Tuesday, October 16, 2012

Ancient Light

John Banville
Ancient Light

Viking, 2012

Actor Alexander Cleave is at decline of his career. He lives with his wife, Lydia, with whom they still grieve for their lost daughter Cassandra, who died ten years ago in the Italian resort of all places.

To once again remember what love is, Cleave writes a story about the greatest love of his life. His memories start with the day when he saw a woman's underwear, who rode on bycicle. He was not sure was it the same woman that he knew closely for the next five months. Alex was 15 years old at the time, still a schoolboy, with a very limited knowledge of the opposite sex. His best friend was Billy Gray, with whom they often walked, went to school together, and Alex in the morning waited at Grays home while Billy would prepare himself to go to school. One morning, Alex was waiting for Billy and decided to walk through the corridors of the Gray’s house. Grays have had a big house: Billy's father, Mr. Gray, kept optics shop, and the family lived quite comfortably, compared to many others. Passing by one of the rooms, Alex accidentally had seen Mrs. Gray, naked, looking at herself in the mirror. The boy held in memory this remarkable moment, until one day Mrs. Gray had given him a lift home after tennis game, and during a stop asked to kiss her. After the kiss, Alex doesn’t sees the woman who is older than him by 18 years, she was 33, for a week, thinking it was a random incident. But a week later, Alex is again in the house of Grays, and then in the basement laundry room, Mrs. Gray puts him the mattress and makes love to him. Since then the regular meetings between the boy and the mother of his best friend begin.

From the beginning there was a suspicion that the actor Cleave was an unreliable narrator. There can not be a person of such a memory. From the way he seemed to deliberately missed the point, copying them to the gaps in memory, one could guess that something with the narrator was wrong.

And it was, although it was impossible to predict the final, it was possible only to assume that the twist would be, and that sort of twists there are in every Banville’s novel. It is, of course, right to say that you need to read this novel not for the unexpected finale. «Ancient Light» is a dust photo, which the writer has restored so that it had become even better than before. Banville weaves verbal lace, as a poet choosing the right words, often those that you can see only in poetry.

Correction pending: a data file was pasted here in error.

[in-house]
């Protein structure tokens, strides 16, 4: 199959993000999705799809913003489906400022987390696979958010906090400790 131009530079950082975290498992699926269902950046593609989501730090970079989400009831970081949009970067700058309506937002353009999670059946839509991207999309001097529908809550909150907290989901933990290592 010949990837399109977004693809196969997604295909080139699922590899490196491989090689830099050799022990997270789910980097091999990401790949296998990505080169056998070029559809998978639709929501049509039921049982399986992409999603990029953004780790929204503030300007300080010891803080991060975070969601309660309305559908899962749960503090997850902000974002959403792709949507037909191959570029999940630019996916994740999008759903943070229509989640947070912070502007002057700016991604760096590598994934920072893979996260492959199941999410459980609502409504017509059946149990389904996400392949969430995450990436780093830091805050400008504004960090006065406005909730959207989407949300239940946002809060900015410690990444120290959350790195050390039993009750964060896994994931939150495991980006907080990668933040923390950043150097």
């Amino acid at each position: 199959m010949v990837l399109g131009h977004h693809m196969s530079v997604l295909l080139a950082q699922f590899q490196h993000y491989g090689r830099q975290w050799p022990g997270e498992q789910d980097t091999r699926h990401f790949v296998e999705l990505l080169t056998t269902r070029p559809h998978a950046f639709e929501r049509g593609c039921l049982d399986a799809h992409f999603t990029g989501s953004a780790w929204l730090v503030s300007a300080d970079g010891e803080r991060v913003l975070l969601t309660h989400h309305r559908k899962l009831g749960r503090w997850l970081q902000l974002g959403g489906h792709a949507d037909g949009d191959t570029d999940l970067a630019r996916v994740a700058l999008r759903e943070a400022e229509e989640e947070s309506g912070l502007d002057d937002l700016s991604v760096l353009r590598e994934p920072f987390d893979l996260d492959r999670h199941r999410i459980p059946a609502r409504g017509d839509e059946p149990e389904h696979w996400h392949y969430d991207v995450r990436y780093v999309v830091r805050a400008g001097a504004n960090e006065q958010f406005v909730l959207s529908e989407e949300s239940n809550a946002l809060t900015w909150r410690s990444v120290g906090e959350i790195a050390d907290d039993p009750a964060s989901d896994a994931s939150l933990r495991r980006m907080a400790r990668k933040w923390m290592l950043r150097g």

Banville always stands out because he fills his books with ravishing descriptions, accurate details, such as the nail on the head, but his prose has plot. It moves like a snake with tattoos: We consider drawings of unearthly beauty and watch the graceful snake-story. The author has possession of colors, the language, and the canvas, the story, so they’re mixing – and we see a picture.

The novel is daring at times, but not one that is asking for trouble. The book is not about the provocative love, but about the rebirth of love and revival of the memory of love. The central plot-line there is the five months of passion (love?) between Alex and Mrs. Gray, and the subplot about the film and the actress is clearly secondary. This plot-line connects the «Ancient Light» with two other novels by Banville, which I have not read. But the past and present intersect here just with the theme of revival of love.

This book offers an elegant and refined reading and is hugely enjoybale.

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